Bunny Bowen’s new work at Wild Hearts Gallery in Placitas has taken a turn for the worse. That is to say that her work is about the trees of the West, specifically the trees in Placitas, that have taken a turn for the worse. The deteriorating conditions of forests have had an impact on Bowen, whose lengthy artistic career has tended to produce work that is gentler and more traditional in form. It was discovering the beauty of the intricate patterns left by insect infestations that have ravaged Southwestern forests that both inspired and saddened her. Out of the long tradition in the art world of finding beauty in death, Bowen offers her contribution in the form of the trees from Placitas, N.M.
Bowen’s exhibit Ask the Trees provides trees to ask. Written into every piece is the history of the life and death of that specific tree, accentuated by the artist and repurposed through oil, paint and wax to ask larger questions about our ecological future. Weekly Alibi spoke with Bunny Bowen about her new work, how the forests have changed over the decades and a little bit about hope. The following is an edited version of that conversation.
Weekly Alibi: You’ve said this work is really based on an idea, not a medium. What is the idea?
Bunny Bowen: We’ve lived in Placitas since 1975 and during that time, we’ve begun to see trees dying, particularly the pinons all over Placitas, all over the Southwest eventually. Then it began in the Sandias. When you went to the crest, you saw dead trees. Then there was the horrible fire, Las Conchas, which we could see from here. It’s 30 miles, as the crow flies. We could watch it go along the ridge. Then the Los Alamos fire before that in 2000. And the Yellowstone fire in the late-’80s—the really bad one where we had our skies full of smoke. It really goes back a long way.
The real impetus was last summer when we did a road trip to Whidbey Island [in Puget Sound, north of Seattle, Wash.]. All along the way we stopped in national forests and we stopped in national parks. There was smoke and there was fire. Everybody was having a heatwave with higher than average temperatures. We saw a lot of dead forests between here and there. Canada was burning. Montana. Washington. Oregon. All of them had forest fires. Even Colorado had one. It was just realizing firsthand, seeing what we’ve been losing.
Were you drawn specifically to the trees, the bark and the beetles, or were you looking for a way to express your thoughts on the conditions you were seeing?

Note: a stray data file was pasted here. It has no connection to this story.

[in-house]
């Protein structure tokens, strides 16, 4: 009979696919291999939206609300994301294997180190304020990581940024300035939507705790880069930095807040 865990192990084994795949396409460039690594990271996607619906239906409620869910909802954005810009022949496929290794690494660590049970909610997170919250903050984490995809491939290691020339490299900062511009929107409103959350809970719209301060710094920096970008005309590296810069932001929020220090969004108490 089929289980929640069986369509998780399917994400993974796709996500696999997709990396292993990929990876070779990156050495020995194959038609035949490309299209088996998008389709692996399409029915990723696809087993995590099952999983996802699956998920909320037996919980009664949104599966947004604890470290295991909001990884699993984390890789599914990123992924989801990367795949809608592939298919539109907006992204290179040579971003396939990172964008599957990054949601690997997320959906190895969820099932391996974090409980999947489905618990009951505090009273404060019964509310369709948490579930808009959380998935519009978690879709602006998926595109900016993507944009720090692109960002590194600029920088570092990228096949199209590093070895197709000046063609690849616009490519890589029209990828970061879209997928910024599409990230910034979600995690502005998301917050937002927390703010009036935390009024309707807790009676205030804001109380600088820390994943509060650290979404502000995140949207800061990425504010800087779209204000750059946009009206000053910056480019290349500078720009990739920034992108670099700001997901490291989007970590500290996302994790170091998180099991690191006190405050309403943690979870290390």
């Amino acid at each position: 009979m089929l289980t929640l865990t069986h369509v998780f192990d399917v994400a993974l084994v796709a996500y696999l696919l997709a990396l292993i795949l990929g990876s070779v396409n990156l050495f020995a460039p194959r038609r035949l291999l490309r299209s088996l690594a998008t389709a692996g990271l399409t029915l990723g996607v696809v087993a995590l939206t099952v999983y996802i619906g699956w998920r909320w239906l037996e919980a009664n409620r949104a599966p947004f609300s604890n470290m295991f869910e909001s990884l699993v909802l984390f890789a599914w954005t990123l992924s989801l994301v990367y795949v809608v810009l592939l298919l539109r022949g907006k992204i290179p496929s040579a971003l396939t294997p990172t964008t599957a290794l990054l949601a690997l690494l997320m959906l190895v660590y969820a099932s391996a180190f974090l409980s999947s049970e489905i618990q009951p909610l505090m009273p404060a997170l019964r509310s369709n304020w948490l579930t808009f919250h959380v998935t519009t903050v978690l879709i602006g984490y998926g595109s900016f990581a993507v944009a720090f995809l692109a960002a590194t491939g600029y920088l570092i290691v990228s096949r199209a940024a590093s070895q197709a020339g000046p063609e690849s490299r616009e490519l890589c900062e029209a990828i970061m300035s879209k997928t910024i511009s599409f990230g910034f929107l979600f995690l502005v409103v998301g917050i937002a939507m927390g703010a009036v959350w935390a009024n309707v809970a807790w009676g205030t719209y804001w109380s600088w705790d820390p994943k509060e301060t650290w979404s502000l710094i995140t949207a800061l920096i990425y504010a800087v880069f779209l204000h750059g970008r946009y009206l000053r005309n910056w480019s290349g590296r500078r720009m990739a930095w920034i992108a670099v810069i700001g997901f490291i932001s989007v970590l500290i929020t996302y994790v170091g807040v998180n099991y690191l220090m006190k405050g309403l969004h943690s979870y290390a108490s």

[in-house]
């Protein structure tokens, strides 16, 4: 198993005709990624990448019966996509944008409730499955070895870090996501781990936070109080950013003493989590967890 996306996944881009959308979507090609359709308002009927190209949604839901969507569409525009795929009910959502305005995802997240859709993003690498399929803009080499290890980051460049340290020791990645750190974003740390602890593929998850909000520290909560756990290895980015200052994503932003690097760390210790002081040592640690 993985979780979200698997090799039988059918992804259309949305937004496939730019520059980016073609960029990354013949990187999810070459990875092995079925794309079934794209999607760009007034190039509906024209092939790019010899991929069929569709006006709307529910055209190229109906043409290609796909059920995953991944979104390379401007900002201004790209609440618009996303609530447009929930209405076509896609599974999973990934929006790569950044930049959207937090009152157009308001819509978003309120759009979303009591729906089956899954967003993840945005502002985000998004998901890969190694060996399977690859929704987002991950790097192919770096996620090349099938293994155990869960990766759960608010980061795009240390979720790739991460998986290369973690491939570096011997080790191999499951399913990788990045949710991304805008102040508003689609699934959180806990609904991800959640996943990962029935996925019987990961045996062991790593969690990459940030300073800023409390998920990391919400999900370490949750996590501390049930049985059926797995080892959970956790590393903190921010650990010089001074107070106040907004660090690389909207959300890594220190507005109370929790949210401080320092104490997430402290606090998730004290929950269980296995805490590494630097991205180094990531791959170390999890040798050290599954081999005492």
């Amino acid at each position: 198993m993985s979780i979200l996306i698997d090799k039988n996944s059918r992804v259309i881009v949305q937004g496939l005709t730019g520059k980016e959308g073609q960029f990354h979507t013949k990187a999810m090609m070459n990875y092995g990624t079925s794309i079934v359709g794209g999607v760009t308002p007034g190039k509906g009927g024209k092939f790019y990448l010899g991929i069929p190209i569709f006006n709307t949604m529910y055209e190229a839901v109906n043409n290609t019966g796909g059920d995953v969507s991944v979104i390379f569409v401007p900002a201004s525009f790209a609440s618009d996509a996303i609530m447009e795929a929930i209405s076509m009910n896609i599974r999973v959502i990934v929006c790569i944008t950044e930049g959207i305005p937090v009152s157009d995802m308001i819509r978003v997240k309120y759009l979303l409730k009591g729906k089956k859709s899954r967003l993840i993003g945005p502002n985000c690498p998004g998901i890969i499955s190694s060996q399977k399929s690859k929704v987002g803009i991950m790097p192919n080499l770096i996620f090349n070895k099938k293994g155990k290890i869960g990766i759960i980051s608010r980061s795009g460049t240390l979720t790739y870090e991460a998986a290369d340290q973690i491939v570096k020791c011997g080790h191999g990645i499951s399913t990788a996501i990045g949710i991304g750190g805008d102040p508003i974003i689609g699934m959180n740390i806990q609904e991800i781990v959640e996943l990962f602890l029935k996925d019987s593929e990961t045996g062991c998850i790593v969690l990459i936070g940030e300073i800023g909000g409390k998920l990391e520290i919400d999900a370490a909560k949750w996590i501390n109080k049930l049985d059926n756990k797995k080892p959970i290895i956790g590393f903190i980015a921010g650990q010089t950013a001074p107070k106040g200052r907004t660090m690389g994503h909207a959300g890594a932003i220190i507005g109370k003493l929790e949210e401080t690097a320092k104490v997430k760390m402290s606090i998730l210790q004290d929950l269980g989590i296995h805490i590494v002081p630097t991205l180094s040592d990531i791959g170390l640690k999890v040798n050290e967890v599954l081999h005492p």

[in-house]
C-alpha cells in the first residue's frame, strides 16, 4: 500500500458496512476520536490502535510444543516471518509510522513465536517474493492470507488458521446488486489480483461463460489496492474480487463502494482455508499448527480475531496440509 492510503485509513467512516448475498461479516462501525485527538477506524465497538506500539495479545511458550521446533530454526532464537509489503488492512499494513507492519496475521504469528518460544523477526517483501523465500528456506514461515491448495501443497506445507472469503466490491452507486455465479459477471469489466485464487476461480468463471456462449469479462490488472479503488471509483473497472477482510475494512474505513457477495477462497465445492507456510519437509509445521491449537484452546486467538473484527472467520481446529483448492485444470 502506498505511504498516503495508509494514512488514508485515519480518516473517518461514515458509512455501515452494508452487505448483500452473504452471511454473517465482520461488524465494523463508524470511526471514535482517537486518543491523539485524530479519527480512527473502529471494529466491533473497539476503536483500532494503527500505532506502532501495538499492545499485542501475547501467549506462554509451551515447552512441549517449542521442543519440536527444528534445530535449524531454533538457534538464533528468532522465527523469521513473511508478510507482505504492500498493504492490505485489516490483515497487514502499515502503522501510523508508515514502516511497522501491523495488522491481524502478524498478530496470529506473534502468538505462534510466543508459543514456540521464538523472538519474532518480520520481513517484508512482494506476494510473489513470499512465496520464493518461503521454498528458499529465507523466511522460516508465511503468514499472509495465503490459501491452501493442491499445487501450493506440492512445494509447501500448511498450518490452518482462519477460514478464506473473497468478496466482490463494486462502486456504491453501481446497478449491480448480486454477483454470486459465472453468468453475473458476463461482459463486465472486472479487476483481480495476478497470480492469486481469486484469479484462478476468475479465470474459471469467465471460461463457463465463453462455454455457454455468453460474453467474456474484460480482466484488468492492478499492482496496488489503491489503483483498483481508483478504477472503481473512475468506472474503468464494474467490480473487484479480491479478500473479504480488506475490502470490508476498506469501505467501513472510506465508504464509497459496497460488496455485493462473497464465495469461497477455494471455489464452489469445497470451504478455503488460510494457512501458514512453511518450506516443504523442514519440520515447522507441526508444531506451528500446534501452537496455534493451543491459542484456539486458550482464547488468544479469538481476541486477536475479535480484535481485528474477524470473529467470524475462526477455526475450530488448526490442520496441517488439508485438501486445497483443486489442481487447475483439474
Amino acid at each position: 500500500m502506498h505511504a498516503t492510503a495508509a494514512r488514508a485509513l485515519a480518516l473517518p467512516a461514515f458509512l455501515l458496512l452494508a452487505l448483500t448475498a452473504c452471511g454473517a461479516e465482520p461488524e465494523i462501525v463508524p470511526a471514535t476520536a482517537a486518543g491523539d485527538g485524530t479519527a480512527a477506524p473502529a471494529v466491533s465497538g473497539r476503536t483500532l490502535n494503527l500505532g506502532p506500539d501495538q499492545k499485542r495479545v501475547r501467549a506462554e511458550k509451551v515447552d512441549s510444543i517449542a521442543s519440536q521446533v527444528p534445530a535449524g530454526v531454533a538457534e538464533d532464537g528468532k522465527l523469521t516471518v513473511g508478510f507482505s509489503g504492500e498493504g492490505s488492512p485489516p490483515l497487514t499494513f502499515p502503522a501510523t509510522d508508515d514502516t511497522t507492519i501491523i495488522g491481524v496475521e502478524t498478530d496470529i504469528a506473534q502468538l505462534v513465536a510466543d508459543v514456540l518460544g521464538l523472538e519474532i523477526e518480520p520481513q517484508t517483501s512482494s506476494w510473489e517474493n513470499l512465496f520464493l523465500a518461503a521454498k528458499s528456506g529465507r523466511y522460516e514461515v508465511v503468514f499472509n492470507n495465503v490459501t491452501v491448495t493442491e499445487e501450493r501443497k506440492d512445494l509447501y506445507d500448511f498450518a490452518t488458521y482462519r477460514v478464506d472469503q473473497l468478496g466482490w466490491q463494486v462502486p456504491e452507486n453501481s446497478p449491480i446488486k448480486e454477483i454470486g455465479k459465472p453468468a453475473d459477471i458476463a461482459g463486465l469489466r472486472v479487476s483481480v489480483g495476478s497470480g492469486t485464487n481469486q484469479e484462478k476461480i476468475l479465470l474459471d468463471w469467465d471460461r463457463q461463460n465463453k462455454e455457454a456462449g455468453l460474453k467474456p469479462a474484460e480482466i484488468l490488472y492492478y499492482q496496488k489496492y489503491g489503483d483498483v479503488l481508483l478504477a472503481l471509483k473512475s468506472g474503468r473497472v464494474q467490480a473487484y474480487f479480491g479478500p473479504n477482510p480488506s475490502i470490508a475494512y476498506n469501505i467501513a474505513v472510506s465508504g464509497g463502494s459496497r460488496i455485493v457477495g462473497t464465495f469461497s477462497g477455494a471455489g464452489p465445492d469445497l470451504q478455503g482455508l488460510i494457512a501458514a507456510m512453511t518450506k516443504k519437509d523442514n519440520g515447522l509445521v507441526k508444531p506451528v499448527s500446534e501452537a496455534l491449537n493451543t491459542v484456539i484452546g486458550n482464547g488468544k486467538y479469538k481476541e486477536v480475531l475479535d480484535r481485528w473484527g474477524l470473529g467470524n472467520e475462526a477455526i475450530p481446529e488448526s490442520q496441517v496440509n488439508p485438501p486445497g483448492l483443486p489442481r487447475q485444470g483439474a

I think it all just comes together. You never really know how things configure in your head.
Are all of the pieces in this series sourced locally?
Yes. We bought them as latillas for our coyote fence about 20 years ago.
So, they were just in the yard?
I realized the bark was falling off. Well, look why [she shows me the beetle galleries]. I had a forester neighbor and asked her, “We just put this fence up. Is it going to be bad for our ponderosas?” She said, “Yeah, I’ll give you something to spray.” That was years ago. Then the fence blew down in the wind last spring. I began cleaning that up and I figured I should take the bark off if we were going to reuse them. Some of them are just so amazing that I couldn’t make a fence again.
Tell me about the process you used.
The first thing I have to do is debark them. Then I have to steam them to make sure there is nothing growing.
Using the custom steamer that your husband built?
Yes. These were seven feet originally, so I cut them down to different sizes. After they were steamed, I cleaned them up, sanded them, used dental picks to clean out the sawdust called “frass.” Then I did various things, like sometimes I oiled them first. Most of these are finished out with Shiva paint sticks.
How does this differ from your other work?
[Usually] I do Japanese batik called rozome.
What do you hope that people seeing this work will think?
I just got through reading a book by Barry Lopez, Horizon. He is an environmental writer. He has a lot to say about what is happening with the environment—the melting of the Arctic, the glaciers melting which we saw in Glacier National Park last summer, the massive forest die-offs, ocean degradation—and he said, “You can tell people about all this, but it’s wrong to leave them without hope.”